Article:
MU, Defense Department team up for nanotechnology research

Monday, April 16, 2007 | 12:00 a.m. CDT; updated 3:55 a.m. CDT, Tuesday, July 8, 2008

MU will receive up to $10 million from the U.S. Department of Defense for a five-year research and development study of miniature nanotech devices that enhance Army weapons and defense systems.

Shubhra Gangopadhyay, a professor of electrical and computer engineering at MU, has begun researching the use of nanotechnology in a process that releases great amounts of energy in the form of focused shock waves, or nanoexplosions. Her devices combine microchip-based technology and nanotechnology to create a light, highly mobile source of energy production. The technology can be used for products including health and medical devices and sensors that can detect biological and chemical weapons.

“This technology covers an extremely broad range of applications,” Gangopadhyay said. “With the integration of nanomaterials and microchip technology, all of the benefits of nanoexplosions can be integrated into computer systems projects.”

Picatinny Arsenal, a military installation in New Jersey, will partner with MU’s College of Engineering to consider possibilities for Army technology. Mark Mezger, nanotechnologies program coordinator at Picatinny, says the program will be globally beneficial.

“We are entering a time where we have to find new ways to make higher-priced American laborers produce more value than their foreign counterparts,” Mezger said. “Those types of materials have applicability for medicine and medical applications, while we encourage it because it gives us new capabilities.”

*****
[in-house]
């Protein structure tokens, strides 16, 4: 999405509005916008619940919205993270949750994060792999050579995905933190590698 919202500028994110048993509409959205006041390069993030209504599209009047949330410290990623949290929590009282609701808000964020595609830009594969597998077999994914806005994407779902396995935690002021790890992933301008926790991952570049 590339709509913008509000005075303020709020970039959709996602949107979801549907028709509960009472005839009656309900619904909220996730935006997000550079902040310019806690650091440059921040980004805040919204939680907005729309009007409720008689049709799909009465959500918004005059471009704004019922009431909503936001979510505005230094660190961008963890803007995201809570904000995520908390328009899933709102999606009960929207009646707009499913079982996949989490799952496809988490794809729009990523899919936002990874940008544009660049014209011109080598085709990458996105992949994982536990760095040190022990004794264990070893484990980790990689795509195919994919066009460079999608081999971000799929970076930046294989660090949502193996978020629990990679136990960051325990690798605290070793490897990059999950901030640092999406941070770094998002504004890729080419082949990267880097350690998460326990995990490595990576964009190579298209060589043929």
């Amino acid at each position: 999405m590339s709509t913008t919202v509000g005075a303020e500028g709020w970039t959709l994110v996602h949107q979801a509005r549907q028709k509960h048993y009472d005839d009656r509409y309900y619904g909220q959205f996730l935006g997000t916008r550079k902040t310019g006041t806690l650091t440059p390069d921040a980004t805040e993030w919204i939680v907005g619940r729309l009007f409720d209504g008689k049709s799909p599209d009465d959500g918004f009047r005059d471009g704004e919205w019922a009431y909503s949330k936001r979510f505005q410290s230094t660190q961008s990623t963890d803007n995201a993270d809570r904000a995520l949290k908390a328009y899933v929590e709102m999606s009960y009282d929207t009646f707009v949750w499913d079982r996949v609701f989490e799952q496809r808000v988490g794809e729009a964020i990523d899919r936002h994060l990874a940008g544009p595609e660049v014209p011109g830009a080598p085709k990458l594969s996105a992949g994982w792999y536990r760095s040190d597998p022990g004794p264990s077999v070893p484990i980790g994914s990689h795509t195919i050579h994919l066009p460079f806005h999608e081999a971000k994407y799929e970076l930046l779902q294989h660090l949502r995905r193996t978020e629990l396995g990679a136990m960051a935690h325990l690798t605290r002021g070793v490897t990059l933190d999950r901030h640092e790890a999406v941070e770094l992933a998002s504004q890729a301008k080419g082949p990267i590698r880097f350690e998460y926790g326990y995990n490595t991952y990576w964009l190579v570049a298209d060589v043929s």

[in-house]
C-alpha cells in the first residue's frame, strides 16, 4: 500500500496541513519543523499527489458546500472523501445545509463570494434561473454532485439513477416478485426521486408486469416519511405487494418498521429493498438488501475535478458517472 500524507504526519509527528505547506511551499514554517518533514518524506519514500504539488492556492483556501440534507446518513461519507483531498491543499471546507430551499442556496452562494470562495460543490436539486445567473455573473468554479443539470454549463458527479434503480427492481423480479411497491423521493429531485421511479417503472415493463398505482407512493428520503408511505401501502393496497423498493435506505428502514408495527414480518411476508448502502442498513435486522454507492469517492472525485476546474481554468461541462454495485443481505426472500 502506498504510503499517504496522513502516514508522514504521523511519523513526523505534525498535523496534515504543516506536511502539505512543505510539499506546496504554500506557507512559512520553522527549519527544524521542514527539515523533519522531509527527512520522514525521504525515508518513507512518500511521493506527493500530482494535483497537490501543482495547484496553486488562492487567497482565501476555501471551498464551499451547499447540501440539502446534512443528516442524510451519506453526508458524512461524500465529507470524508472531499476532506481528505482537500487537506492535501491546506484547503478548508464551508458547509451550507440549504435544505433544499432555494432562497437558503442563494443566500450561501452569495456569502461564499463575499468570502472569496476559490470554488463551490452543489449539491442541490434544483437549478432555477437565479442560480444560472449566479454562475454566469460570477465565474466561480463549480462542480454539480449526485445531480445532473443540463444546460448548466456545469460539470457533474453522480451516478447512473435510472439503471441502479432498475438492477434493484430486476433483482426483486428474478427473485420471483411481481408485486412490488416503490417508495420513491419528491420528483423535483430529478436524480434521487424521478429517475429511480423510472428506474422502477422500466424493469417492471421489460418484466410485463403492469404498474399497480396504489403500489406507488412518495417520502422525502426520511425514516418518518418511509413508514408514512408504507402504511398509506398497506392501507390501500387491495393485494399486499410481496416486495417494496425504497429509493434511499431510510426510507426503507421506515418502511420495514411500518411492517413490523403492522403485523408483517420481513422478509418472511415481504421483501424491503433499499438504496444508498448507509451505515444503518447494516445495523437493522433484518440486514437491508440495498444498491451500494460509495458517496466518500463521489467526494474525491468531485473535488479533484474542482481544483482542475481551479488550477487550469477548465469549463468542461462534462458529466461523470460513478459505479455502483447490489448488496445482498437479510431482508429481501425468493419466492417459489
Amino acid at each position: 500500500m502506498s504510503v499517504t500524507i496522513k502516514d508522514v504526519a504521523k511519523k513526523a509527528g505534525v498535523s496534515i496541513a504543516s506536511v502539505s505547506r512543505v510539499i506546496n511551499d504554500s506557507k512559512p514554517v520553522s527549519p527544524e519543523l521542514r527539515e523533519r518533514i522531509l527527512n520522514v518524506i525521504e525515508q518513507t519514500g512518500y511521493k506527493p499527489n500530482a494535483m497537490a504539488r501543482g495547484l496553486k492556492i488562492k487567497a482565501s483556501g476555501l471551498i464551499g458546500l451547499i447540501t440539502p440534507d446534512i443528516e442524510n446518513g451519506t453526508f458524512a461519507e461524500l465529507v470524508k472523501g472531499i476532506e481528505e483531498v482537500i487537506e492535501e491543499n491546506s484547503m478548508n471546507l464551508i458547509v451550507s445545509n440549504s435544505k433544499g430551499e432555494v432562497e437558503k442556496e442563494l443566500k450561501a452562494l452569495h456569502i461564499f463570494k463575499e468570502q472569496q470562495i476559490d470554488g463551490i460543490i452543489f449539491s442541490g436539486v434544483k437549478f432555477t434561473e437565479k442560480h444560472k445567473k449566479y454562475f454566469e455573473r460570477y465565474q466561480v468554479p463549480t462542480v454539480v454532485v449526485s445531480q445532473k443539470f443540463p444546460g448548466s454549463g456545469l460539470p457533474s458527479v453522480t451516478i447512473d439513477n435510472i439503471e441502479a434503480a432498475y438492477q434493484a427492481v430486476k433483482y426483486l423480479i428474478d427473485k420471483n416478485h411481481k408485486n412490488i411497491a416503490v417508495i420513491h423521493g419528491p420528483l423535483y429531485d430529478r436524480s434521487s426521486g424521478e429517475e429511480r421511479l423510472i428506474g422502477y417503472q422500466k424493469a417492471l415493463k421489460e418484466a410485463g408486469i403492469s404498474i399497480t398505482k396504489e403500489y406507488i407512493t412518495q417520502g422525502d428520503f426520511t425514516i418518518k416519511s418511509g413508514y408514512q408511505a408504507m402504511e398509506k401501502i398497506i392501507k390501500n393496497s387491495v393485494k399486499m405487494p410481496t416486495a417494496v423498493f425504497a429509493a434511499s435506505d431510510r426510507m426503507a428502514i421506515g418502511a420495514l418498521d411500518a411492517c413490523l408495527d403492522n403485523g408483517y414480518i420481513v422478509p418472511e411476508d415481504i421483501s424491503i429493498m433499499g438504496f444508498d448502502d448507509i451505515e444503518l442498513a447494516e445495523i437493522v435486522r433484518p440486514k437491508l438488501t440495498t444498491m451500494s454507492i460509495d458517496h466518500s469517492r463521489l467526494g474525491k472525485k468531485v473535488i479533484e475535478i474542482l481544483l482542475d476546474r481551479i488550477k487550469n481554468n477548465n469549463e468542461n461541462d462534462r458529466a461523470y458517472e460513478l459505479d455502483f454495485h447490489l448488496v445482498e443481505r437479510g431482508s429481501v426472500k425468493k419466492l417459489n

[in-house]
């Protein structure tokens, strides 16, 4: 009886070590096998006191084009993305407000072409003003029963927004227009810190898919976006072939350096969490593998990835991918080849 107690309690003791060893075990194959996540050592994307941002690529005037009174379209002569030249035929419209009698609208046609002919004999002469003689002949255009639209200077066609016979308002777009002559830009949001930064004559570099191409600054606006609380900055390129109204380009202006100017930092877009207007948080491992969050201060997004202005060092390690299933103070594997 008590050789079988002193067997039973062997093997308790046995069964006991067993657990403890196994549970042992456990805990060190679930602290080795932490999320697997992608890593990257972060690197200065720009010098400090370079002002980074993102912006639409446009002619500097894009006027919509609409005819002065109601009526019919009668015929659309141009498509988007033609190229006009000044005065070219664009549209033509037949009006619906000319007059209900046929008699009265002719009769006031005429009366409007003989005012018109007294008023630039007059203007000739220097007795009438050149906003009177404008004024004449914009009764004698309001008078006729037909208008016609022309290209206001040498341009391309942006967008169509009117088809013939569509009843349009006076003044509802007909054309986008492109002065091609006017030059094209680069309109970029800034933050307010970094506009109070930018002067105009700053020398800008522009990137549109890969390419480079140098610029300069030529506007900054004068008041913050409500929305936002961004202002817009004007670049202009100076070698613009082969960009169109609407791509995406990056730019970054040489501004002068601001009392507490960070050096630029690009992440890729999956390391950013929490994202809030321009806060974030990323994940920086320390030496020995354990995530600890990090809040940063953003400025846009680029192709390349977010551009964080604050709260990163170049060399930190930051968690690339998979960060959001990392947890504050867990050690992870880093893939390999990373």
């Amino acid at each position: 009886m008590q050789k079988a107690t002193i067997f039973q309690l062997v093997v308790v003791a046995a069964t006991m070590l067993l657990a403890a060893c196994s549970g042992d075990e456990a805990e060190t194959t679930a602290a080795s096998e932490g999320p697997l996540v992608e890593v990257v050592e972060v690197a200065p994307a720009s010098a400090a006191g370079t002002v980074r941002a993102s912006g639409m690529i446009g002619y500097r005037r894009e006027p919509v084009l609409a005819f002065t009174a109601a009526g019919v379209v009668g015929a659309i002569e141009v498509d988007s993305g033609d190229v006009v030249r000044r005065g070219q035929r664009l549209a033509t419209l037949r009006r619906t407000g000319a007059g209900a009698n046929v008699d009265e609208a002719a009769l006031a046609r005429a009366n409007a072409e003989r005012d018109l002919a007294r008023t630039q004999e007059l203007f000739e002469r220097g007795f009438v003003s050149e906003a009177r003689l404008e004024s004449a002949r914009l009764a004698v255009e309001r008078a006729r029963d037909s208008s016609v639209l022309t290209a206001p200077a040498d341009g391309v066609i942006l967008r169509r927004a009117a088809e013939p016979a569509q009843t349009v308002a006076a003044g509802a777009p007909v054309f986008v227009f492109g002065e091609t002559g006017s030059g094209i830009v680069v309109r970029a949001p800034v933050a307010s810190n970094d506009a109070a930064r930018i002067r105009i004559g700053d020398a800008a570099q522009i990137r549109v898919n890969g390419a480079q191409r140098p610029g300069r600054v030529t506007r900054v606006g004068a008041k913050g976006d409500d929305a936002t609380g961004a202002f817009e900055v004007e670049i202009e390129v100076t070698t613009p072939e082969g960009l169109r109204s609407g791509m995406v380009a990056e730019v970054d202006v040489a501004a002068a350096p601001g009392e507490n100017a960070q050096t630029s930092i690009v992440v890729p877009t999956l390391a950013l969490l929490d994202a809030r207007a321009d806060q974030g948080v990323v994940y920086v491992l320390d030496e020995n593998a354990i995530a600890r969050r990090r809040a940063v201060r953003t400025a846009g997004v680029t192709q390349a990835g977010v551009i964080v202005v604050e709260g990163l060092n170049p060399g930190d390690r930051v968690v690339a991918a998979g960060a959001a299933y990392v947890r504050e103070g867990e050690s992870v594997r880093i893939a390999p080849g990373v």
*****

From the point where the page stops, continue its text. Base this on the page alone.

The medicinal applications could result in drastic improvements in treating some of today’s most terminal conditions. The nanotechnology systems can be used to provide needle-free drug delivery, to disintegrate kidney stones, or even to accurately target and kill cancer cells.

“The same systems that can remotely and accurately detonate explosives are the same systems that can be used to release medicine and treat patients,” Gangopadhyay said.

Her group seeks the capacity to develop two primary materials, nanocomposite fuels and oxidizers, that create the nanoexplosions, and then teach buyers how to combine them for weapons production.

“This could overhaul the entire munitions system and allow troops to use lighter weaponry,” Gangopadhyay said.

However, Mezger emphasizes that MU’s role is solely for research and development.

“Nanotechnology is not a product — the university isn’t going to be building bombs,” Mezger said. “Mizzou is a research facility and they are putting in research capability, while we take Mizzou technology research and carry it through into the Army.”

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